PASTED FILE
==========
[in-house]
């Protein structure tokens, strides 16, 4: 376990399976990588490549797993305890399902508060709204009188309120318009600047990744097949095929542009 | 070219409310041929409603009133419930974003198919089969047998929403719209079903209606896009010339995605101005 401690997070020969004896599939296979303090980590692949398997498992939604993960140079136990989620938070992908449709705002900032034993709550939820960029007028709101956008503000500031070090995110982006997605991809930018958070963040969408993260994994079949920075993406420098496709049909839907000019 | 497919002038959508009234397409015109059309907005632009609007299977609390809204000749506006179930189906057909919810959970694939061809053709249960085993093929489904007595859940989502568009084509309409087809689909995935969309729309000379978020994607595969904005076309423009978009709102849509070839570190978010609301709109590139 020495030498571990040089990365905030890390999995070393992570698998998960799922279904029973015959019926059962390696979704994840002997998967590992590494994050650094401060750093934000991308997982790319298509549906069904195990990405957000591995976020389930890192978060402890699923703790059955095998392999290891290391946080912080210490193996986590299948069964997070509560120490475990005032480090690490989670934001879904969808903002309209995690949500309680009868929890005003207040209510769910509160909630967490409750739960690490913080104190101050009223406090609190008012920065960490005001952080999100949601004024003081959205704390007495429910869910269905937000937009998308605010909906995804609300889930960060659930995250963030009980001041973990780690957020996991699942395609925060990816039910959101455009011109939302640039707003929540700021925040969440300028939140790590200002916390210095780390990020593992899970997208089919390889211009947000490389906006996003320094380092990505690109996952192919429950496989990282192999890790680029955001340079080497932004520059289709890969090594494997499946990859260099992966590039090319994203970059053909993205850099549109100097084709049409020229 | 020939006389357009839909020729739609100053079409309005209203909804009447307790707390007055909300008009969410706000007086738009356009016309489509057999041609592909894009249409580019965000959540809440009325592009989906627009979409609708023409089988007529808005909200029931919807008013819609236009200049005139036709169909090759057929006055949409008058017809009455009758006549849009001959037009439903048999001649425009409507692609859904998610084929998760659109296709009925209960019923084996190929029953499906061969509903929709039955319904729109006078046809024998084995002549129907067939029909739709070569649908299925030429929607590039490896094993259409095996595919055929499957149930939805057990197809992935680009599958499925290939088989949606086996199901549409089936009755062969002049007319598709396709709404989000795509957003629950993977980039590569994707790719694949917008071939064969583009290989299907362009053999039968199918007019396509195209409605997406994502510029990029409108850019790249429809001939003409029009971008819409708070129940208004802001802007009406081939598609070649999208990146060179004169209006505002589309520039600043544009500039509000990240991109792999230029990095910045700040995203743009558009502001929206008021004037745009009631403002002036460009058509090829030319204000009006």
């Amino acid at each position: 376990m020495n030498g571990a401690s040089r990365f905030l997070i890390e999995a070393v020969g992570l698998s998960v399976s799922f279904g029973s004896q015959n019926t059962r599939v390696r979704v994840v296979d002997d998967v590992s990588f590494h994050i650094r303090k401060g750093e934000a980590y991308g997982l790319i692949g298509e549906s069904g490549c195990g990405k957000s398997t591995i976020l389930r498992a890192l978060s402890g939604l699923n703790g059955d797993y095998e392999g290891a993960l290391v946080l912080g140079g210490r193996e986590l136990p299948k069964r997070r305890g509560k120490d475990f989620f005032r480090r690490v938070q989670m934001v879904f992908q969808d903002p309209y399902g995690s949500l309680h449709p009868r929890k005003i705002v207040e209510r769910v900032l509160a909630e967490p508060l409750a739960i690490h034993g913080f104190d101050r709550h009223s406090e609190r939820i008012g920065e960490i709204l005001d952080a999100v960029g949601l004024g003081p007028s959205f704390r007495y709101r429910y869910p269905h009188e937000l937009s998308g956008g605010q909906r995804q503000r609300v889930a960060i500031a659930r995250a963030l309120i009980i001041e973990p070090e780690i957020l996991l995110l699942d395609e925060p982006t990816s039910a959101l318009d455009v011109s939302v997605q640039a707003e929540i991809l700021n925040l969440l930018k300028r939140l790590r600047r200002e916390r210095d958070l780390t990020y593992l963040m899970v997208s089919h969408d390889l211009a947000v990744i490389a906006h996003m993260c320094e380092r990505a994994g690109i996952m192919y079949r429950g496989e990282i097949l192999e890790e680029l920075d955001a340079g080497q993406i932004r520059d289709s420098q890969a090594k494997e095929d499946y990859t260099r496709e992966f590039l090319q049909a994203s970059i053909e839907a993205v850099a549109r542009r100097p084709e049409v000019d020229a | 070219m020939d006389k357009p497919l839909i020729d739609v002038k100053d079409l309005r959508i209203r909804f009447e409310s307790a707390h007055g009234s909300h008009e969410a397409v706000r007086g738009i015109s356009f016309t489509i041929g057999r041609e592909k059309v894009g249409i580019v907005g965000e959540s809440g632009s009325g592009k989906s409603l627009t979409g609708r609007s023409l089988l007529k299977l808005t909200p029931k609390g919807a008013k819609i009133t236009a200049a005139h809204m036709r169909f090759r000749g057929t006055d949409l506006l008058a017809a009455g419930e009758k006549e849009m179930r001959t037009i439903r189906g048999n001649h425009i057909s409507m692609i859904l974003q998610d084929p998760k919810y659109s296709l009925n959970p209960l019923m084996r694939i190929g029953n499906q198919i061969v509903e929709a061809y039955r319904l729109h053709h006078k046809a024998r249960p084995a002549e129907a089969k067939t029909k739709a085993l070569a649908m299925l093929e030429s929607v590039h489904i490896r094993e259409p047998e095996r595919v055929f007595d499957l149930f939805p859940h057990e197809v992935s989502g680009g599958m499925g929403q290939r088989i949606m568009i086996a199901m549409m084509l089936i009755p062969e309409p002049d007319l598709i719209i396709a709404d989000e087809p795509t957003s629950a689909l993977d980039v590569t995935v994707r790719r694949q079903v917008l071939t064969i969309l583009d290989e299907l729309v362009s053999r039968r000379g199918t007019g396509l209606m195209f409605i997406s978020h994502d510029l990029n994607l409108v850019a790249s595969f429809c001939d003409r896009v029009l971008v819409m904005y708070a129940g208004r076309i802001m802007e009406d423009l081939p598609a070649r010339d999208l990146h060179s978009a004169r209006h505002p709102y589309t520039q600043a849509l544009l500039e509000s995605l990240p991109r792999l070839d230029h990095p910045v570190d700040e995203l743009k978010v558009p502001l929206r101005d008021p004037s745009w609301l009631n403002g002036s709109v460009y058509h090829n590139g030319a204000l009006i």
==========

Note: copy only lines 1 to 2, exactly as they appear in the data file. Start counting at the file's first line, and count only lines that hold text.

[in-house]
């Protein structure tokens, strides 16, 4: 376990399976990588490549797993305890399902508060709204009188309120318009600047990744097949095929542009 | 070219409310041929409603009133419930974003198919089969047998929403719209079903209606896009010339995605101005 401690997070020969004896599939296979303090980590692949398997498992939604993960140079136990989620938070992908449709705002900032034993709550939820960029007028709101956008503000500031070090995110982006997605991809930018958070963040969408993260994994079949920075993406420098496709049909839907000019 | 497919002038959508009234397409015109059309907005632009609007299977609390809204000749506006179930189906057909919810959970694939061809053709249960085993093929489904007595859940989502568009084509309409087809689909995935969309729309000379978020994607595969904005076309423009978009709102849509070839570190978010609301709109590139 020495030498571990040089990365905030890390999995070393992570698998998960799922279904029973015959019926059962390696979704994840002997998967590992590494994050650094401060750093934000991308997982790319298509549906069904195990990405957000591995976020389930890192978060402890699923703790059955095998392999290891290391946080912080210490193996986590299948069964997070509560120490475990005032480090690490989670934001879904969808903002309209995690949500309680009868929890005003207040209510769910509160909630967490409750739960690490913080104190101050009223406090609190008012920065960490005001952080999100949601004024003081959205704390007495429910869910269905937000937009998308605010909906995804609300889930960060659930995250963030009980001041973990780690957020996991699942395609925060990816039910959101455009011109939302640039707003929540700021925040969440300028939140790590200002916390210095780390990020593992899970997208089919390889211009947000490389906006996003320094380092990505690109996952192919429950496989990282192999890790680029955001340079080497932004520059289709890969090594494997499946990859260099992966590039090319994203970059053909993205850099549109100097084709049409020229 | 020939006389357009839909020729739609100053079409309005209203909804009447307790707390007055909300008009969410706000007086738009356009016309489509057999041609592909894009249409580019965000959540809440009325592009989906627009979409609708023409089988007529808005909200029931919807008013819609236009200049005139036709169909090759057929006055949409008058017809009455009758006549849009001959037009439903048999001649425009409507692609859904998610084929998760659109296709009925209960019923084996190929029953499906061969509903929709039955319904729109006078046809024998084995002549129907067939029909739709070569649908299925030429929607590039490896094993259409095996595919055929499957149930939805057990197809992935680009599958499925290939088989949606086996199901549409089936009755062969002049007319598709396709709404989000795509957003629950993977980039590569994707790719694949917008071939064969583009290989299907362009053999039968199918007019396509195209409605997406994502510029990029409108850019790249429809001939003409029009971008819409708070129940208004802001802007009406081939598609070649999208990146060179004169209006505002589309520039600043544009500039509000990240991109792999230029990095910045700040995203743009558009502001929206008021004037745009009631403002002036460009058509090829030319204000009006």